What is Sober Curious?

One of the most important benefits of mindfulness is being attentive to what is happening in your body. What's going on in your mind, and your environment. Mindfulness is what being sober curious is all about.


Let's talk about what it means to be sober curious. More and more people are choosing to try sobriety. Trends are moving towards a more sobriety-minded focus with the intent of self-awareness as a daily practice. Being sober curious means to bring a mindful approach to your drinking and substance intake habits. Alcohol is such a large part of our social and cultural experience. Alcohol has somehow become a part of everything we do. Popular culture has a huge influence on our lives and behavior. Most of us have started drinking underage during sensitive developmental periods causing effects on our growth. We all have had negative experiences with the substance concerning ourselves and others.


Booze has very much become an attachment of a night out. While a serving or two of wine is not wrong. The potential for the unintentional action of a glass or two transitioning into a bottle or more can easily become a routine. Our impulsiveness when it comes to drinking alcohol is common and can severely throw off the balance of the mind, body, and budget. Sober curious is mindful drinking and turning repetitive habits around to grow happier and healthier every day.


The sober curious individual is going to go out, or stay in as the case may be in our current situation, and decide, "You know what?! Today or tonight I am going to be alcohol-free. I am just going to see what that experience feels like. I am going to notice how I feel when I'm doing what I would normally do with a different type of drink in my hand, or maybe no drink at all. I am going to explore how I feel in my body. How it changes up the conversations and how I spend my time. I will check in with how I feel the next day, or even at the end of the night. I will pay attention to what my memory is like and if there are any differences in weight gain or loss."


If you decide to do this over an extended period, you're just bringing an extremely mindful approach to your drinking and or substance habit. In a world with COVID-19, now is a perfect time to practice being sober curious. Now more than ever, people have to spend time at home with themselves. When so many routines have changed, now would be a great time to take a close look at self-awareness and a mindful approach to rebalancing your life. Spending so much time at home ables you to zero in and start to observe your behavior.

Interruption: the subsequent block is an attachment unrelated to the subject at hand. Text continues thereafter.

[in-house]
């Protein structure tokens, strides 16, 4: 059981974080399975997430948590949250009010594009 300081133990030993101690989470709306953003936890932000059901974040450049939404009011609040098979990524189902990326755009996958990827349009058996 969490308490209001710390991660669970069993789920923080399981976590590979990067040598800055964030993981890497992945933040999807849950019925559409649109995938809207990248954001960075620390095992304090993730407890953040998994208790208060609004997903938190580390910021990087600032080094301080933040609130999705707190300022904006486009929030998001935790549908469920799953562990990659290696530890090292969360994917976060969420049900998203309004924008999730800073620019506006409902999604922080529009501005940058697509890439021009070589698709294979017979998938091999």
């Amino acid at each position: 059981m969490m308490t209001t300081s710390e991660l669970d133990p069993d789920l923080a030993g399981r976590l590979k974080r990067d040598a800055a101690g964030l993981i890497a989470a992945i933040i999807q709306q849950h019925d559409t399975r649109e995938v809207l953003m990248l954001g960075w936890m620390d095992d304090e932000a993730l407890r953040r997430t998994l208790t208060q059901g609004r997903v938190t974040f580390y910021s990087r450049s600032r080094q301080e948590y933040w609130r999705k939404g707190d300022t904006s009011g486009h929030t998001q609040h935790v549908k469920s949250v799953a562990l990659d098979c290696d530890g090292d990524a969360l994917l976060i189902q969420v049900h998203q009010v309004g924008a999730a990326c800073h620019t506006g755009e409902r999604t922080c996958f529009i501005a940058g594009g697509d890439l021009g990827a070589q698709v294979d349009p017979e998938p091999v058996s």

Get curious about anything that feels like it's become stifling! What feels like it's taking control of your life? Now's the perfect time to get curious about what it feels like to either decrease the frequency of use of that thing or remove it. Start to pay attention to what happens!


Try to be sober curious for a week or a month. See what life is like and how the body and the mind start to change a little bit with the absence of alcohol and or whatever else you use to take that edge off. Write down your experiences. Start recording your daily changes and feelings. Maybe develop a hypothesis! What if life could be kind of fun without copious amounts of alcohol and/or drugs? Inspire a new understanding of life. Develop a new perspective with the information you gather. Observe yourself as a third party. Be a non-judgmental, unbiased observer of your situation.


Get curious and allow vitality to restore in your life. Your efforts will be a rewarding, eye-opening experience. What have you got to lose? A couple of pounds, anxiety, headaches, and hangovers? What do you have to gain? A couple more hours in your day, better sleep, a clear mind, more money in the bank account, improved relationships, improved self-worth, emotional recovery, new skills, and increased health. What you gain is truly unlimited. Allow yourself to find the unexpected joys of being sober.


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